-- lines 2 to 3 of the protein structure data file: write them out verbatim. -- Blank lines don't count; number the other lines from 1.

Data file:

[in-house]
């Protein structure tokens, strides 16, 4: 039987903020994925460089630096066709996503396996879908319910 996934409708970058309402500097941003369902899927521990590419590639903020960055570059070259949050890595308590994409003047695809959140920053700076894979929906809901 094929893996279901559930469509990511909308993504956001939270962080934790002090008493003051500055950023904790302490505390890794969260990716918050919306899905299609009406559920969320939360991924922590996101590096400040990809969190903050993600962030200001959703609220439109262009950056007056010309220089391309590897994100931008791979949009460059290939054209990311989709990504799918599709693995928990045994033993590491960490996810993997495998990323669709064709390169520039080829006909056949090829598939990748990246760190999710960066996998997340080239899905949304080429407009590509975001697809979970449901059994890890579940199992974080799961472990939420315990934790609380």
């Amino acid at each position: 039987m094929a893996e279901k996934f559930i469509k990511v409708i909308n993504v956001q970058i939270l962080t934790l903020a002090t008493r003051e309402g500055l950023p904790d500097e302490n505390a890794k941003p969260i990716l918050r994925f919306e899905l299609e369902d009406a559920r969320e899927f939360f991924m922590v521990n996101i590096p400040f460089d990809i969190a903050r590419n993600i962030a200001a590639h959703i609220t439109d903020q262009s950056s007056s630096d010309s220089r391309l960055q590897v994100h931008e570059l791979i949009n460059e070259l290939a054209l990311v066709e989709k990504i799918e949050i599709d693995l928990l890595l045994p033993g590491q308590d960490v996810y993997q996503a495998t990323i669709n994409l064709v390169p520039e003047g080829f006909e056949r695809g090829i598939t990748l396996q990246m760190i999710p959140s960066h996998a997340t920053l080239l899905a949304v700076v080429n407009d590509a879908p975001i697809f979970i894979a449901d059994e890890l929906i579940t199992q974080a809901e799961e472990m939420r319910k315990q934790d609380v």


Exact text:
């Protein structure tokens, strides 16, 4: 039987903020994925460089630096066709996503396996879908319910 996934409708970058309402500097941003369902899927521990590419590639903020960055570059070259949050890595308590994409003047695809959140920053700076894979929906809901 094929893996279901559930469509990511909308993504956001939270962080934790002090008493003051500055950023904790302490505390890794969260990716918050919306899905299609009406559920969320939360991924922590996101590096400040990809969190903050993600962030200001959703609220439109262009950056007056010309220089391309590897994100931008791979949009460059290939054209990311989709990504799918599709693995928990045994033993590491960490996810993997495998990323669709064709390169520039080829006909056949090829598939990748990246760190999710960066996998997340080239899905949304080429407009590509975001697809979970449901059994890890579940199992974080799961472990939420315990934790609380």
């Amino acid at each position: 039987m094929a893996e279901k996934f559930i469509k990511v409708i909308n993504v956001q970058i939270l962080t934790l903020a002090t008493r003051e309402g500055l950023p904790d500097e302490n505390a890794k941003p969260i990716l918050r994925f919306e899905l299609e369902d009406a559920r969320e899927f939360f991924m922590v521990n996101i590096p400040f460089d990809i969190a903050r590419n993600i962030a200001a590639h959703i609220t439109d903020q262009s950056s007056s630096d010309s220089r391309l960055q590897v994100h931008e570059l791979i949009n460059e070259l290939a054209l990311v066709e989709k990504i799918e949050i599709d693995l928990l890595l045994p033993g590491q308590d960490v996810y993997q996503a495998t990323i669709n994409l064709v390169p520039e003047g080829f006909e056949r695809g090829i598939t990748l396996q990246m760190i999710p959140s960066h996998a997340t920053l080239l899905a949304v700076v080429n407009d590509a879908p975001i697809f979970i894979a449901d059994e890890l929906i579940t199992q974080a809901e799961e472990m939420r319910k315990q934790d609380v």